I was also very grateful that we came during a time where there was an exhibit on Benjamin Britten, an English war composer. Much like Virginia Woolf, many of Benjamin Britten’s pieces focused on war, specifically his hatred towards it. I have played Britten before, but never looked all that much into him past the one specific piece (which was not war related). This was the highlight of my trip to the British Library.

After looking around a bit more, I met up with more of the group, and Katrina. Katrina took us to a pub. Since I’m only 19, this was my first time being legal to drink, and my first time purchasing alcohol. This felt foreign to me, as if being in a foreign country didn’t. It was really nice to just hang out with everyone and make new friends.

The next day, I went with a group of people to do  “the tourist thing.” Growing up with New York City basically in my backyard, I’ve never really been a tourist in a big city. I’ve been to Boston and Cleveland for music, and the most I’ve done is walked around to get some cheap food. I really just followed people around since I had no clue where I was going. We ended up at Buckingham Palace, and we got to witness part of the changing of the guards. Right beforehand, I caught a glimpse of the royal marching band practicing for the ceremony. I thought we could hear Big Ben chiming, but I later learned that it was actually St. Margaret since Big Ben doesn’t ring anymore. We spent a lot of time in Westminster. It didn’t occur to me that a lot of places would not be open on Sunday. We ended up at The Barley Mow and had traditional fish and chips!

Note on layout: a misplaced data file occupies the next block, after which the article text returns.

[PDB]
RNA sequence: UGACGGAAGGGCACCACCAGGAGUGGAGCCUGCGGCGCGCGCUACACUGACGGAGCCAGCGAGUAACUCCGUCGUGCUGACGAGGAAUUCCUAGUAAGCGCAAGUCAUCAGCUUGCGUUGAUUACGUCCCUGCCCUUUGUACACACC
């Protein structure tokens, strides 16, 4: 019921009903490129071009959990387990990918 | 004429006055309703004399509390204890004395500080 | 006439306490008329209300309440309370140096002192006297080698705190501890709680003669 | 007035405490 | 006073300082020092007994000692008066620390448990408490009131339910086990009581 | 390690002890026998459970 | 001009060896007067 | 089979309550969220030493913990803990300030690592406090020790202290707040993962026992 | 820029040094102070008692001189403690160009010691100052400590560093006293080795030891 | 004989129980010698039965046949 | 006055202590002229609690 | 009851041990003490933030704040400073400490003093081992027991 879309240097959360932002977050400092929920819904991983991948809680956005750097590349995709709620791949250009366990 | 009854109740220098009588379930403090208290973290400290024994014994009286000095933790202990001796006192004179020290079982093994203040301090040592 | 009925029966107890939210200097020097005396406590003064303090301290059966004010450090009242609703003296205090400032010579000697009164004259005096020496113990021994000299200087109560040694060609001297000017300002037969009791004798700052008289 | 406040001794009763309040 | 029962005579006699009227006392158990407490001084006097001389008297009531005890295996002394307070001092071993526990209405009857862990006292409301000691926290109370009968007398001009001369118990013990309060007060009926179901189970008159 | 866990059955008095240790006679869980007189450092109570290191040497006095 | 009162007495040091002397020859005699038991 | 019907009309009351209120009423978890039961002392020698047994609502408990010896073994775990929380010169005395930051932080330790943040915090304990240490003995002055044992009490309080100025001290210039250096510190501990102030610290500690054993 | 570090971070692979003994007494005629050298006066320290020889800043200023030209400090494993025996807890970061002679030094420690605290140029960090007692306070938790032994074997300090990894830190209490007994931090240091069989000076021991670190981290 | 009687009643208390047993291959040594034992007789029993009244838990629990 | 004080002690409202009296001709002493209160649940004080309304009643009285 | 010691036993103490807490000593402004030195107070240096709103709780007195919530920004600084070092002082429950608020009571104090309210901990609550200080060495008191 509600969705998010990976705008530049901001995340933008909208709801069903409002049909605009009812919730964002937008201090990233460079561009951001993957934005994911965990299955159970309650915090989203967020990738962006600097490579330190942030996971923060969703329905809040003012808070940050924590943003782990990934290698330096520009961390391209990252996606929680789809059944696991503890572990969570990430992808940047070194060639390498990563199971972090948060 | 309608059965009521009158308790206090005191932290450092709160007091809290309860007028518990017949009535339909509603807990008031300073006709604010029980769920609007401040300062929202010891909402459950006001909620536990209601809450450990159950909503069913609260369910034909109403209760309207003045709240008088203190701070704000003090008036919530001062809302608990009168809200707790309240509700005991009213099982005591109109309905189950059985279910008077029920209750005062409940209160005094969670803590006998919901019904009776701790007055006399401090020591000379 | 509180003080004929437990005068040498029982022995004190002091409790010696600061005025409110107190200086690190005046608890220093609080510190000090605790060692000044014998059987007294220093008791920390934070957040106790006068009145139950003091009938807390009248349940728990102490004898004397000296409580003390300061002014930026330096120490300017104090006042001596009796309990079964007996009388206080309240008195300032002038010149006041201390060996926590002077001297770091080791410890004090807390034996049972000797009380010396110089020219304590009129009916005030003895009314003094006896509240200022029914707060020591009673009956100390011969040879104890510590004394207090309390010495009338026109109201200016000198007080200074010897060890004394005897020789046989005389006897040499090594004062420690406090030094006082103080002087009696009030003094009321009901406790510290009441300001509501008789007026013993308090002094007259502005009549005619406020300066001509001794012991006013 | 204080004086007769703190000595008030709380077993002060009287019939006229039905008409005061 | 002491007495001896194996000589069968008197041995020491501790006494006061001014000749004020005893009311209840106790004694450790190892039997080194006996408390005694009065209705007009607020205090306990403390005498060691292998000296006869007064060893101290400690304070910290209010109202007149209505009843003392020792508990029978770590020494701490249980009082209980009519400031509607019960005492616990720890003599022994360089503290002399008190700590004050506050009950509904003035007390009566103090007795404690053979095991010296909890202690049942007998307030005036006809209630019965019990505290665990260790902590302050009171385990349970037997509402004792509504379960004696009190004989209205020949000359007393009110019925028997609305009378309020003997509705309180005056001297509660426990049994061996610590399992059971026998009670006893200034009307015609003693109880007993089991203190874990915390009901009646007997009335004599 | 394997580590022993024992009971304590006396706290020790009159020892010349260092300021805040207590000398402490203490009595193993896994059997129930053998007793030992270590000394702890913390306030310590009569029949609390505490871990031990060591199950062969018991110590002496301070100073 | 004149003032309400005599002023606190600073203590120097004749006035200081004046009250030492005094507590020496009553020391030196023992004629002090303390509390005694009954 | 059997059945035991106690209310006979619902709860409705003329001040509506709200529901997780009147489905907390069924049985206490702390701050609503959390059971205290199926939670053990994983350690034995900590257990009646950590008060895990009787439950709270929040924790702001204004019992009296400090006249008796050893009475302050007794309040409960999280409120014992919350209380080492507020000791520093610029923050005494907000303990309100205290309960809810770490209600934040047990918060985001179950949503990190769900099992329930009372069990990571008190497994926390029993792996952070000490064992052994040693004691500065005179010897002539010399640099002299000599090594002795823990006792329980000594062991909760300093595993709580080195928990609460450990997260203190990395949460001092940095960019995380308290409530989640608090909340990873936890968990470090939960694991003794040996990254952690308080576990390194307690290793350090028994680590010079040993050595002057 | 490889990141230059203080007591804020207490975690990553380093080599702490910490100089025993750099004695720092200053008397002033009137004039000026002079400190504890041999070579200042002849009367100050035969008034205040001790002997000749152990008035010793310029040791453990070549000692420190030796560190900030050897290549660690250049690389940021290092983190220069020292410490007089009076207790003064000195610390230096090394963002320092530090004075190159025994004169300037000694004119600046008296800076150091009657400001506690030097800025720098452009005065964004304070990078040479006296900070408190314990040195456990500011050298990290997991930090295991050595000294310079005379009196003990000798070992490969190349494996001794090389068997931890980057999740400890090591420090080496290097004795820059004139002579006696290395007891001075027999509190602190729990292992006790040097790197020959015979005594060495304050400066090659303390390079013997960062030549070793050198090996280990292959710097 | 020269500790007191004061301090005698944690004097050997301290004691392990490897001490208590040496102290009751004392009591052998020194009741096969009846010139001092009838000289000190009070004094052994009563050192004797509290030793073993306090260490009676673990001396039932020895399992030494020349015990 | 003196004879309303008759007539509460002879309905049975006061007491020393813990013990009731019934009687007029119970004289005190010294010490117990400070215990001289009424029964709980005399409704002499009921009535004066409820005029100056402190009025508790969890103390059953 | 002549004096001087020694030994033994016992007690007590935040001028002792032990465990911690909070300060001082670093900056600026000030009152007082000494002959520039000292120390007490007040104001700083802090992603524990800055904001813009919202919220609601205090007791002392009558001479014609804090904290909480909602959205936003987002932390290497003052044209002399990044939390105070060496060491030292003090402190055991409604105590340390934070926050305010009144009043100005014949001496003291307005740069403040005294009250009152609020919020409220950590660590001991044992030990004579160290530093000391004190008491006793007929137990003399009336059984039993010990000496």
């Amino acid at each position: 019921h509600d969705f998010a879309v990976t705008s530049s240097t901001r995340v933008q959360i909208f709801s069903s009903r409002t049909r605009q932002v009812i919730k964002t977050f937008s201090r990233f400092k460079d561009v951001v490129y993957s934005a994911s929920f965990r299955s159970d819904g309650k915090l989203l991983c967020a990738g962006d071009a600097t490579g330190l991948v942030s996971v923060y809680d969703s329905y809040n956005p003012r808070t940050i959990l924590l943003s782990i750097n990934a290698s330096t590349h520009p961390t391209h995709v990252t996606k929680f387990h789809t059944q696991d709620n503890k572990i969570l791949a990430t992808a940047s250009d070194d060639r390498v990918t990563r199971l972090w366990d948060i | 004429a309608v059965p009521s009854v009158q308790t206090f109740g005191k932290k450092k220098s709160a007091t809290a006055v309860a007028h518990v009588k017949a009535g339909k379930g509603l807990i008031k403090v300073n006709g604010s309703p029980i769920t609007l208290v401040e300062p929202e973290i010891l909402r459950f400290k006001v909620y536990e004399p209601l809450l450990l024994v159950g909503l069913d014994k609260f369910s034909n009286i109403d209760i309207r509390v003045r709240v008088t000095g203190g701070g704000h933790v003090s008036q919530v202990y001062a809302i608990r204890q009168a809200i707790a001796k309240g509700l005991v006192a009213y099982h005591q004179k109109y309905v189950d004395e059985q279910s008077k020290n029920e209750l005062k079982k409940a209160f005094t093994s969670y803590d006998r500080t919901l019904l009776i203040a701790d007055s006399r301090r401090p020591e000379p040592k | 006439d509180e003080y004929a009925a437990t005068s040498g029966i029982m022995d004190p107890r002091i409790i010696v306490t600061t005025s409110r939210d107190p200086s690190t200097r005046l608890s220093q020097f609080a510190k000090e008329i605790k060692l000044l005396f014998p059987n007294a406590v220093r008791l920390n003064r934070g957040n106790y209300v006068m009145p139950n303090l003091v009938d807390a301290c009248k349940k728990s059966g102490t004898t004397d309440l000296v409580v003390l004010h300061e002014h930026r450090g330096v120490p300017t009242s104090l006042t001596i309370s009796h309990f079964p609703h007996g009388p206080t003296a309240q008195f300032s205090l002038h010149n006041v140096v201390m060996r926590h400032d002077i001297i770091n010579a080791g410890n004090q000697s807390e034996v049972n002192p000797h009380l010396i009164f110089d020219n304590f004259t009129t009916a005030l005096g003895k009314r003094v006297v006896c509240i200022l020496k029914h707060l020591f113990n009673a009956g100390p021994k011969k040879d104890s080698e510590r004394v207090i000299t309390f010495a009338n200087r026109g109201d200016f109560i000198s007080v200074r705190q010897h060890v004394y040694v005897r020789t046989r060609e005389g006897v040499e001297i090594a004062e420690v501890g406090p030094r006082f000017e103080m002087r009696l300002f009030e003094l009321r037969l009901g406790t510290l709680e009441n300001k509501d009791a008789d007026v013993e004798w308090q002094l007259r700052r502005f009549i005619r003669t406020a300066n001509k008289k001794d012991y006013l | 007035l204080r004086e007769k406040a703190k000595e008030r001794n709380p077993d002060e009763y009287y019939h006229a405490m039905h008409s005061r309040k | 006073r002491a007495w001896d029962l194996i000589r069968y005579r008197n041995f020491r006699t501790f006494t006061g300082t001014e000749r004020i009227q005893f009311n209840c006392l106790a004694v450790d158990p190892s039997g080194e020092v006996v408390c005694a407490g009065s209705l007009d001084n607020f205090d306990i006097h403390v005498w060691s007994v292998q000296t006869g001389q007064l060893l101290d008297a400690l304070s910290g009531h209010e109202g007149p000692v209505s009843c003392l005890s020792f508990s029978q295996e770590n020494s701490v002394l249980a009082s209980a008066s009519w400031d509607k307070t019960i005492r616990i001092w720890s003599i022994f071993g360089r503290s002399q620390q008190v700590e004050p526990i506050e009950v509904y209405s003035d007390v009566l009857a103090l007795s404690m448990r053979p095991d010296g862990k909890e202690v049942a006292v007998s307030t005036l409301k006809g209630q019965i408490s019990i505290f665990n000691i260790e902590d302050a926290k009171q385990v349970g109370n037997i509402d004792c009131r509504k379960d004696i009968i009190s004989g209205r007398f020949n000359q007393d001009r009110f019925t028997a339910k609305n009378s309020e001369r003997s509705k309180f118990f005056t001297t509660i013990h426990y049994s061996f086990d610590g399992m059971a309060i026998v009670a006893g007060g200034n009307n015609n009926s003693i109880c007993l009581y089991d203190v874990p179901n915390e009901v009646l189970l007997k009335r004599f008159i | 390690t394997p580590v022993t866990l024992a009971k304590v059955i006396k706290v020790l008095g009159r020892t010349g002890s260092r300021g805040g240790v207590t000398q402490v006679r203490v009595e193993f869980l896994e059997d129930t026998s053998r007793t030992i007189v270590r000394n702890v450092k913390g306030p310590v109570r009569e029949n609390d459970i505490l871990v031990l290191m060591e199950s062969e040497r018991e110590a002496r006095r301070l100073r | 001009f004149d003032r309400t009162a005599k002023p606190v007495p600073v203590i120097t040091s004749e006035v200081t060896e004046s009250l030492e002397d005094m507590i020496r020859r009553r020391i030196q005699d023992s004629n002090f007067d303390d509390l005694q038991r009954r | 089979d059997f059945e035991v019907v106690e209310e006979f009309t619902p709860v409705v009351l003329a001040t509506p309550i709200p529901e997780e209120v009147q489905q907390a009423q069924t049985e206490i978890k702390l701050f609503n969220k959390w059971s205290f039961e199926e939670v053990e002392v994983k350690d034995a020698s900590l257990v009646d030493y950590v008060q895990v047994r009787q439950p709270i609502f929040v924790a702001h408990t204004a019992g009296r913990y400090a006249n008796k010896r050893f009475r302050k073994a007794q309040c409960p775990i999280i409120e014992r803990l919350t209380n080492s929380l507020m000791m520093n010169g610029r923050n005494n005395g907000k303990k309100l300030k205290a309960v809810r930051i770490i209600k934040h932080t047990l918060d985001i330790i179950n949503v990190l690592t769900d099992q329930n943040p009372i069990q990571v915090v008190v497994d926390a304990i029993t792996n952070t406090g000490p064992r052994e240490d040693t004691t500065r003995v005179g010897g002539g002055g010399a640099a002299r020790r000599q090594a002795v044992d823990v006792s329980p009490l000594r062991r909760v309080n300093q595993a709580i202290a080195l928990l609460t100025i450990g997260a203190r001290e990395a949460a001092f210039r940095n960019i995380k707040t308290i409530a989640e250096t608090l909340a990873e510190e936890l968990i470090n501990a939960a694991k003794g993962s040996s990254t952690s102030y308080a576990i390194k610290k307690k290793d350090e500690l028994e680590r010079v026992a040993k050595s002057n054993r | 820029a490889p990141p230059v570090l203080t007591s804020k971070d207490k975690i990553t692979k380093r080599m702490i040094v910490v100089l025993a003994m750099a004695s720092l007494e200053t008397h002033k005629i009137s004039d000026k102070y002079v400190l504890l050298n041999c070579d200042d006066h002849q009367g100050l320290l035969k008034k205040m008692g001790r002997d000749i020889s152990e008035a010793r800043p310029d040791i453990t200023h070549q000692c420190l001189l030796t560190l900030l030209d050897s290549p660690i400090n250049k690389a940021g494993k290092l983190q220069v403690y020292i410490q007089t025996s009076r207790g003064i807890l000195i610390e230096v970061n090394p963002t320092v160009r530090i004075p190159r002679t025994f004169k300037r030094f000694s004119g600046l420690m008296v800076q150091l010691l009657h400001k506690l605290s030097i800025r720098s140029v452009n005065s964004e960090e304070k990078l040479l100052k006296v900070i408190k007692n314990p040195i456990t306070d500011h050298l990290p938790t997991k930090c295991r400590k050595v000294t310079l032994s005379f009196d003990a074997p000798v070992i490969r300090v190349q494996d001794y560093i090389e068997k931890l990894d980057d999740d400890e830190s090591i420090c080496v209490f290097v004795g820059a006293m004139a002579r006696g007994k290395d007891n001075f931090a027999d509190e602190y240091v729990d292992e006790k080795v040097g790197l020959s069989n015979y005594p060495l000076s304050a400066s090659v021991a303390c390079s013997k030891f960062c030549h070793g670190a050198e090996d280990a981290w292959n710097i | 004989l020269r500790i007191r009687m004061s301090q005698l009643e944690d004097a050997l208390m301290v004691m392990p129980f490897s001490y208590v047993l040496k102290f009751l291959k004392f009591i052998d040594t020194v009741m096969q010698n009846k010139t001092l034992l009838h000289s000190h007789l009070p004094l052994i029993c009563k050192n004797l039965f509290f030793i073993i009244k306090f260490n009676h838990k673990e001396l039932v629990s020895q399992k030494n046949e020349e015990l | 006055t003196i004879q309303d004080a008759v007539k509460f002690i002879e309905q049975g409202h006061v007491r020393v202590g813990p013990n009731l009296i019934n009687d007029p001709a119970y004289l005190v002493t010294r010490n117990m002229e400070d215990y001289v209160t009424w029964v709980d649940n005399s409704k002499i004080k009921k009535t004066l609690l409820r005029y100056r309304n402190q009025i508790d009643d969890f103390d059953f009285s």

Outside of Buckingham Palace

 

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We then went to the British Museum. This place really packs a punch. There were so many pieces of history in one space. To me, the most impressive was the Rosetta stone. It’s still pretty unbelievable that I actually saw it in person. This museum reminds me of the idea “the sun never sets on the British Empire.” While this saying shows how much power the British Empire has in the world, where they are so widespread, this museum does the same thing. A place that can hold so many artifacts from other cultures is clearly a place with a lot of power.

Rosetta Stone